You have two complementary questions here. What should the student do, and what should the professor do. I'll handle them separately.
Whenever you can't understand what is being asked of you, ask for a better or more complete explanation. You can't fairly answer a question that you don't understand. Of course, you should be aware of standard terminology and should be able to depend on that being a shared knowledge. But even if that is not the case, you should ask, or consult other sources, so that you don't have gaps in your education.
The question of what the professor should do, however, is a bit more flexible. Mathematicians and other technical people are rigorous about some things because they are more important and generally useful than other things. For example, we are rigorous about the definition of the derivative in calculus and about what it means to sort numerically. But some things don't need the same care. If a professor needs to put a name to something for a single conversation and it isn't a generally useful or well known concept then there may be no need for complete rigor. A shared, but informal, understanding may be enough for the current purpose.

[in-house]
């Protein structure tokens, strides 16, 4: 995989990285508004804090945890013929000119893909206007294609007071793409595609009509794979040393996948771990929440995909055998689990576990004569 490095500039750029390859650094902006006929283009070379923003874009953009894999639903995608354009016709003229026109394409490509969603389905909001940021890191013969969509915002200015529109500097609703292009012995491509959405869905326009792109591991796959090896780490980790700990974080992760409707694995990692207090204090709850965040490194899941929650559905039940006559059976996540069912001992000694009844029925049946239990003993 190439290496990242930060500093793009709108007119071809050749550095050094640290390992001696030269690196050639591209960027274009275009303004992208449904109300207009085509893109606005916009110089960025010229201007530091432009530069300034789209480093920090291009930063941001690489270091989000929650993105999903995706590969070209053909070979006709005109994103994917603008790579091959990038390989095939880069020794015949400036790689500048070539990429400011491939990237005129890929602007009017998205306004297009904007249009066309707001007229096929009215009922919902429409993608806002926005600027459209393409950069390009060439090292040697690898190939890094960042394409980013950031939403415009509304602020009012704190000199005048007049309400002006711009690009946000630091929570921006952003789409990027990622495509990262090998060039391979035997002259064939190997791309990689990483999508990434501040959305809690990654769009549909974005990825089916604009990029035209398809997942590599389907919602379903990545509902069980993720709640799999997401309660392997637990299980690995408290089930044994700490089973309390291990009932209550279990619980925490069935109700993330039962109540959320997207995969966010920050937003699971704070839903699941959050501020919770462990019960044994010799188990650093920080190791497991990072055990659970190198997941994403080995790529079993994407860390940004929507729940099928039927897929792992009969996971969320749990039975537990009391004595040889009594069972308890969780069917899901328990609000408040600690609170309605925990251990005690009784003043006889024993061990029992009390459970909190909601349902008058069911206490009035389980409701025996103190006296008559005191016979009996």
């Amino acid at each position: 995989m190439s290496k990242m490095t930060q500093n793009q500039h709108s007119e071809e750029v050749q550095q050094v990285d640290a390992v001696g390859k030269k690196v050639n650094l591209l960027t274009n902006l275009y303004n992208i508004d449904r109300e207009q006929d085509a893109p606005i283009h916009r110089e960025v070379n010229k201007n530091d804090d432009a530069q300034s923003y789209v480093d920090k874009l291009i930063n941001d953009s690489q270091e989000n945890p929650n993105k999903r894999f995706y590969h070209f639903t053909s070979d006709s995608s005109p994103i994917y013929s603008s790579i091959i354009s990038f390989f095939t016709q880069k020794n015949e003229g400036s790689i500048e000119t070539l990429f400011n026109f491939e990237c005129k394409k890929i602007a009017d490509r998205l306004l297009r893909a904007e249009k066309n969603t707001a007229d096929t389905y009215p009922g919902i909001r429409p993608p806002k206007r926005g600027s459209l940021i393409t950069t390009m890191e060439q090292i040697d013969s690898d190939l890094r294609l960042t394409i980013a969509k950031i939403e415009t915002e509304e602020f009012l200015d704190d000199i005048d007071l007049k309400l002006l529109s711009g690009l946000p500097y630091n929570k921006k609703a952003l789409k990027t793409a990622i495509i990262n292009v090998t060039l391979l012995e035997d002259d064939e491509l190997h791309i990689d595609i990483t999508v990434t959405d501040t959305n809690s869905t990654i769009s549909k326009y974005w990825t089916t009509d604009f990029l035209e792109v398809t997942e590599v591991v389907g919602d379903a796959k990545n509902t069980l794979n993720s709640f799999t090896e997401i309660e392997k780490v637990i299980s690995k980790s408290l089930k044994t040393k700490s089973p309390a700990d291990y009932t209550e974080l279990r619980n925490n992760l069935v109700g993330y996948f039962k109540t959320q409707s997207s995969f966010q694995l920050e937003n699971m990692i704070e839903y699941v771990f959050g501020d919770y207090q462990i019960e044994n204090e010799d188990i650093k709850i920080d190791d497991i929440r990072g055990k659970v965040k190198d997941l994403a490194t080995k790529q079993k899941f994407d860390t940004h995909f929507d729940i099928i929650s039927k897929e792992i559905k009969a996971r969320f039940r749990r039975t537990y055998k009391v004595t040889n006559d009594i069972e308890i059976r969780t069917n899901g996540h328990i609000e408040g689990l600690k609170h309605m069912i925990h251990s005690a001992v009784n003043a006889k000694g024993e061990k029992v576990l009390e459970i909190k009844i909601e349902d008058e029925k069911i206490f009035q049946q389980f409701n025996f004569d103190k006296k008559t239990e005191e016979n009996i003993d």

So, for example, if the professor wants to define something rigorously, I suspect that s/he will want to remember that definition for the long term. If it comes up in an exercise but you will be expected to have learned it well for a later exam, then some rigour is called for. But for the actual example you give, connected sequence is probably enough, with a few examples to get you on the right track.
However, If you are in doubt about the importance of a term, then ask about that also. "Do we need a rigorous definition here? Will we return to this concept?"
Sometimes a teaching analogy or metaphor is enough. If everything were made strictly rigorous your education would become much more difficult (more to remember) and for most learners, much more boring. People are good about learning from metaphor. But professors need to be careful not to load too much onto any given metaphor.
I'll note that rigor in mathematics is mostly a feature of the previous century. People formalized what was, up to then, considered well known without formalisms. Even today, people discovering new mathematics may struggle for a while about what are the correct formalisms for a new concept. It may take a while for it to "shake out". The important things then get properly defined and names that evoke the correct mind set are applied - or we hope so, in any case.